Read here what breed-specific dog nutrition can look like and how useful this type of feeding can really be for your four-legged friend.
Breed-specific food should address the special characteristics of a breed and thus provide the pedigree dog with all the nutrients it needs in the right amount. But how useful is it really to make the food dependent on the dog breed and what can breed-specific dog nutrition look like?
Do you have to feed breed-specific?
Providing the pedigree dog with tailor-made food can certainly be an optimal nutritional solution – but it is not absolutely necessary. In any case, it makes sense to pay attention to various factors in dog nutrition that can be caused by the breed.
Hereditary diseases and nutrition
It is known that certain diseases are more common in some dog breeds than others. It has also been proven that certain diseases can be alleviated or avoided with the help of an adapted diet. It is precisely for this reason that it is recommended to find out about the breed-typical diseases of your own dog and to adjust the food accordingly.
For example, Dalmatians are more prone to urate urinary stones than other dog breeds. It therefore makes sense to provide the animals with low-purine food – i.e. to avoid meat in the bowl if possible, in order to prevent urinary stones.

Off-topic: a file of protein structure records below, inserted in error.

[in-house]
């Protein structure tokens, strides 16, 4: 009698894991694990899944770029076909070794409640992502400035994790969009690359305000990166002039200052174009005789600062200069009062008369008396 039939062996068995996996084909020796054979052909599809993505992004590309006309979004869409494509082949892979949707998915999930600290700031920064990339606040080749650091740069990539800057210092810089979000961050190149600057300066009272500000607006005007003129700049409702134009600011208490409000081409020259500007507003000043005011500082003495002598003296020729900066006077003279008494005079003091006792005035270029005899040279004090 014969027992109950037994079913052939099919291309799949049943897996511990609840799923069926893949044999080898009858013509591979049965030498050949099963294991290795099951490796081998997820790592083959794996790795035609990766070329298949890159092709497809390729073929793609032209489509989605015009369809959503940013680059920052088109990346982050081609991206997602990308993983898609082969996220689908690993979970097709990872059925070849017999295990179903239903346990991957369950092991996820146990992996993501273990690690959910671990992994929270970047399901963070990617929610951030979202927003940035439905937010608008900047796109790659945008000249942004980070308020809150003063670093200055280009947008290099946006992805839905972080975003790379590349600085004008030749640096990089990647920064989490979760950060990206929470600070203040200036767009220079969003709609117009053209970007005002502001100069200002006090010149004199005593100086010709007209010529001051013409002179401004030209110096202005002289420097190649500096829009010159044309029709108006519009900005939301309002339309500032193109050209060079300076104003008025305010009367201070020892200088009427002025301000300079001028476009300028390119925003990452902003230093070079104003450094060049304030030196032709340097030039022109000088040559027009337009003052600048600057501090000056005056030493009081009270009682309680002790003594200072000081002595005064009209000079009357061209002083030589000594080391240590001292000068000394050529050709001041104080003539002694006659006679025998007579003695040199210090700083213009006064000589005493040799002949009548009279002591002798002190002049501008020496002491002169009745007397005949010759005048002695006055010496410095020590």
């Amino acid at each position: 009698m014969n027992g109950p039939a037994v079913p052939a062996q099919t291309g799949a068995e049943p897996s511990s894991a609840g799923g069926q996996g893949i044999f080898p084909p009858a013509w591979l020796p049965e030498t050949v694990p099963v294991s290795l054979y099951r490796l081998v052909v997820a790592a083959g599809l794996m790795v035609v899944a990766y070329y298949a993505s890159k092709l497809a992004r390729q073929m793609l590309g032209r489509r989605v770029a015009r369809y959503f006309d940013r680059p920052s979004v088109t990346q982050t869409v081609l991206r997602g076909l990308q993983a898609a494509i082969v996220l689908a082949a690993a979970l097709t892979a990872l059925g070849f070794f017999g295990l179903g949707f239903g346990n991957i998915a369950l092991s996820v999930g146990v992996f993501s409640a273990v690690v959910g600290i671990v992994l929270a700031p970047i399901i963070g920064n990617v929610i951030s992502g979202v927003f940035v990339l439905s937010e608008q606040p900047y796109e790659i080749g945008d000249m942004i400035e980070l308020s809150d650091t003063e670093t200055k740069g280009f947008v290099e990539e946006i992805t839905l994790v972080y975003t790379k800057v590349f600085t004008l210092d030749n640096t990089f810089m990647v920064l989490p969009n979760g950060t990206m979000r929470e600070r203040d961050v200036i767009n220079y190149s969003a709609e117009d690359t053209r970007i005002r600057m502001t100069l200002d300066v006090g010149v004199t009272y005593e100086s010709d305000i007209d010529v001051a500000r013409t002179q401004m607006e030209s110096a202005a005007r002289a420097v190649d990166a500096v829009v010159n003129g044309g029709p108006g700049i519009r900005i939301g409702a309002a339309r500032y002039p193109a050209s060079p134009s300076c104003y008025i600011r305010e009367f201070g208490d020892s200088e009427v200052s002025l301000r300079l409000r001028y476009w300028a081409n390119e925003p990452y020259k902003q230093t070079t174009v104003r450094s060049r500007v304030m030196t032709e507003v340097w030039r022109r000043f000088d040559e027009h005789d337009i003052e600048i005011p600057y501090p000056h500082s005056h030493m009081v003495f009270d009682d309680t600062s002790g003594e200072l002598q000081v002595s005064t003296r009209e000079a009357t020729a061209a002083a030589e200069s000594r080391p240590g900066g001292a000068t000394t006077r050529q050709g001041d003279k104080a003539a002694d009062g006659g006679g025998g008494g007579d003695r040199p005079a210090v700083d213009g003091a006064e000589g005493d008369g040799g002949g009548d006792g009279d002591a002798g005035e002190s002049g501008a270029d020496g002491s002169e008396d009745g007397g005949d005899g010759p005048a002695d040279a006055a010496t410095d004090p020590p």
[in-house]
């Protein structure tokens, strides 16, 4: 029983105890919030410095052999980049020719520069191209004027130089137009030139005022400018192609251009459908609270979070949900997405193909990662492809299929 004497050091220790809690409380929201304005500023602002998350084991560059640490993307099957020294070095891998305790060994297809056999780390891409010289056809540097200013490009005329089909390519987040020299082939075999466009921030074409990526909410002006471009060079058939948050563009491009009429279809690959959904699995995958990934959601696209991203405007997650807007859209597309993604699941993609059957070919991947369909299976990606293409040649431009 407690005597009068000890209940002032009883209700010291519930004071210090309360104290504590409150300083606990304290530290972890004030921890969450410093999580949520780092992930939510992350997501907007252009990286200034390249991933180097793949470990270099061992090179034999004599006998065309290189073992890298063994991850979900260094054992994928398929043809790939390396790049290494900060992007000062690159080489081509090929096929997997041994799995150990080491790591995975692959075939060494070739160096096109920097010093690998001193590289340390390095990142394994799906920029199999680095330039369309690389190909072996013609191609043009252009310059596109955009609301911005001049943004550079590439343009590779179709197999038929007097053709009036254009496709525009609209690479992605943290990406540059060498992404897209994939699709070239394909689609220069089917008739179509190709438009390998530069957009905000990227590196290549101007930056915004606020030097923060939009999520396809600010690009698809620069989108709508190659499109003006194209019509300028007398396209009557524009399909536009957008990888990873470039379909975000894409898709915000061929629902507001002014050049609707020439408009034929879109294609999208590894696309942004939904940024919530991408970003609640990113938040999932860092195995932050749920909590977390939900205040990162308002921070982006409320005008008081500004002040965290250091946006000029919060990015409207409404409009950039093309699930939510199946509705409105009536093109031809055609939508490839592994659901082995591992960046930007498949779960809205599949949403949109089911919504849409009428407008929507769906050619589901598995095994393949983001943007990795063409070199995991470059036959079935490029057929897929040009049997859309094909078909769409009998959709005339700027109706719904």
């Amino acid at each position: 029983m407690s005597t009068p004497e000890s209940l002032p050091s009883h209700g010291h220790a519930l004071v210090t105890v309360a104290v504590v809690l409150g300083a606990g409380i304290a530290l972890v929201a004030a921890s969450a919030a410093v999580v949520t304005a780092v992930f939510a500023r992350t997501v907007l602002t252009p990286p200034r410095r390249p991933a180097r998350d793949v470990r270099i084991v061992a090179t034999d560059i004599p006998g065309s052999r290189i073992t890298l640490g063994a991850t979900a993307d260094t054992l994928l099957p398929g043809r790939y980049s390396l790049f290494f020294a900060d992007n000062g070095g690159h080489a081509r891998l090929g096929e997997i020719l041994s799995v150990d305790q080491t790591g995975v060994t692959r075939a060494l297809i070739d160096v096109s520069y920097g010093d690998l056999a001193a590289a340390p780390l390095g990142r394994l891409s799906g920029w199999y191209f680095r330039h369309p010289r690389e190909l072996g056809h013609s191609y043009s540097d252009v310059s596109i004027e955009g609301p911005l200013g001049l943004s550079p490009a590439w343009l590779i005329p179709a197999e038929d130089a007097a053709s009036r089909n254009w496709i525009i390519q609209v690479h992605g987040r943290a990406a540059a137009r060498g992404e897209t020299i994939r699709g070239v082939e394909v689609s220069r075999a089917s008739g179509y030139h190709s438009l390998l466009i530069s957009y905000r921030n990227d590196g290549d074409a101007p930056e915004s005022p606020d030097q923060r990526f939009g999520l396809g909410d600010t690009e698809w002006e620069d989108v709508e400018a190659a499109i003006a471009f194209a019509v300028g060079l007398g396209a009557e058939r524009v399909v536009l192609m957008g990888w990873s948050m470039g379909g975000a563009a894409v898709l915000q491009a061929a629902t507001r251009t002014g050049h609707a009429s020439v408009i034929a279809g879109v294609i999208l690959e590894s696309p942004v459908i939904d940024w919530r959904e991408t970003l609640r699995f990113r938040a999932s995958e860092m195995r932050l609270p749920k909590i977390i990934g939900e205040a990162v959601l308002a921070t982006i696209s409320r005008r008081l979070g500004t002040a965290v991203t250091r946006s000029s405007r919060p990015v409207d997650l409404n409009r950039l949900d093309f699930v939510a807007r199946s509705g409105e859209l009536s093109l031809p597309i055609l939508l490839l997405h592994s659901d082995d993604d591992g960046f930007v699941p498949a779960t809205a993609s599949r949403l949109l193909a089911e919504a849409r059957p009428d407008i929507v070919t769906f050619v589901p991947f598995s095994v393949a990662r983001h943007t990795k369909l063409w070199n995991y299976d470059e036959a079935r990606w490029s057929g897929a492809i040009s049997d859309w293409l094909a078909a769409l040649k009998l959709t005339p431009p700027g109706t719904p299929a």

Nordic dog breeds such as the husky often suffer from zinc deficiency symptoms – their bodies often cannot absorb this substance sufficiently. Typical symptoms such as hair loss and reddening of the skin can be prevented with an appropriately adapted diet.
The energy requirement is different
How much and what a dog needs to eat depends on its individual energy requirements. This in turn is influenced by body mass: dogs with a lot of muscle have a higher energy consumption than dogs with a high body fat percentage. This factor can also be breed-related and thus affect what nutrients a dog really needs.
Subcutaneous fatty tissue also has an impact on energy requirements: If a dog is insulated by it, it needs less energy to maintain its body temperature – and vice versa. The same applies to dense fur – the strong Newfoundland does not cool down as quickly thanks to its dense coat and therefore has a 20% lower calorie requirement than an average dog.
This is where breed-specific food makes sense
Breed-specific feeding can also be based on the appearance: the tiny Chihuahua, for example, receives less large pieces of food than a German Shepherd due to its small jaw. Eating behavior can also play a role: A breed with particularly greedy eating behavior should be fed differently than other dogs.
If you would like to decide on a breed-typical dog diet, it is best to consult your veterinarian – he can provide you with valuable nutritional tips.